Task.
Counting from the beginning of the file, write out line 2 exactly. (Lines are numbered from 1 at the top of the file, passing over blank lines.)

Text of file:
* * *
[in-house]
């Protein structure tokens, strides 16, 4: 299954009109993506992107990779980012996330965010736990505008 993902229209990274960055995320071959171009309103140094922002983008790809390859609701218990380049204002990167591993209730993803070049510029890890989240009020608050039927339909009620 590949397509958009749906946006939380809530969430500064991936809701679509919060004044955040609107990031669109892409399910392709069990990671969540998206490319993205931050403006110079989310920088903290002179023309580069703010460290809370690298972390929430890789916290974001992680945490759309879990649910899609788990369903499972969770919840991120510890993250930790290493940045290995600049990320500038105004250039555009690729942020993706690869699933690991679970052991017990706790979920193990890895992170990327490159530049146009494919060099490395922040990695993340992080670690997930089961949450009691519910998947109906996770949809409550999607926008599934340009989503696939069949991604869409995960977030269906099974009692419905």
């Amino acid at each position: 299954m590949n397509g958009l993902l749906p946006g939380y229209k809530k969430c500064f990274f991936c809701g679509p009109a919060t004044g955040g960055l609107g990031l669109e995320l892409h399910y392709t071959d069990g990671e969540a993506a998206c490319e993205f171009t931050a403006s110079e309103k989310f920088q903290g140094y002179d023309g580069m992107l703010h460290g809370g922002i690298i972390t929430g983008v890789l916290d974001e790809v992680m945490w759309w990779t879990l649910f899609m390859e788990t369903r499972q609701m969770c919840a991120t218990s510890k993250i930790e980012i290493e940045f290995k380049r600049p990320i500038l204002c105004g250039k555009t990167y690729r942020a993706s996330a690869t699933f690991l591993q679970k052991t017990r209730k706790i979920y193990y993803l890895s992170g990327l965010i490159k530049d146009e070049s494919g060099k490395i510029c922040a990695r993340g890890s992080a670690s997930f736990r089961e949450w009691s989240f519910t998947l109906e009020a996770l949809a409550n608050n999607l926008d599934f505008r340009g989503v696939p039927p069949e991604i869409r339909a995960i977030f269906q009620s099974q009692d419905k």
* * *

């Protein structure tokens, strides 16, 4: 299954009109993506992107990779980012996330965010736990505008 993902229209990274960055995320071959171009309103140094922002983008790809390859609701218990380049204002990167591993209730993803070049510029890890989240009020608050039927339909009620 590949397509958009749906946006939380809530969430500064991936809701679509919060004044955040609107990031669109892409399910392709069990990671969540998206490319993205931050403006110079989310920088903290002179023309580069703010460290809370690298972390929430890789916290974001992680945490759309879990649910899609788990369903499972969770919840991120510890993250930790290493940045290995600049990320500038105004250039555009690729942020993706690869699933690991679970052991017990706790979920193990890895992170990327490159530049146009494919060099490395922040990695993340992080670690997930089961949450009691519910998947109906996770949809409550999607926008599934340009989503696939069949991604869409995960977030269906099974009692419905």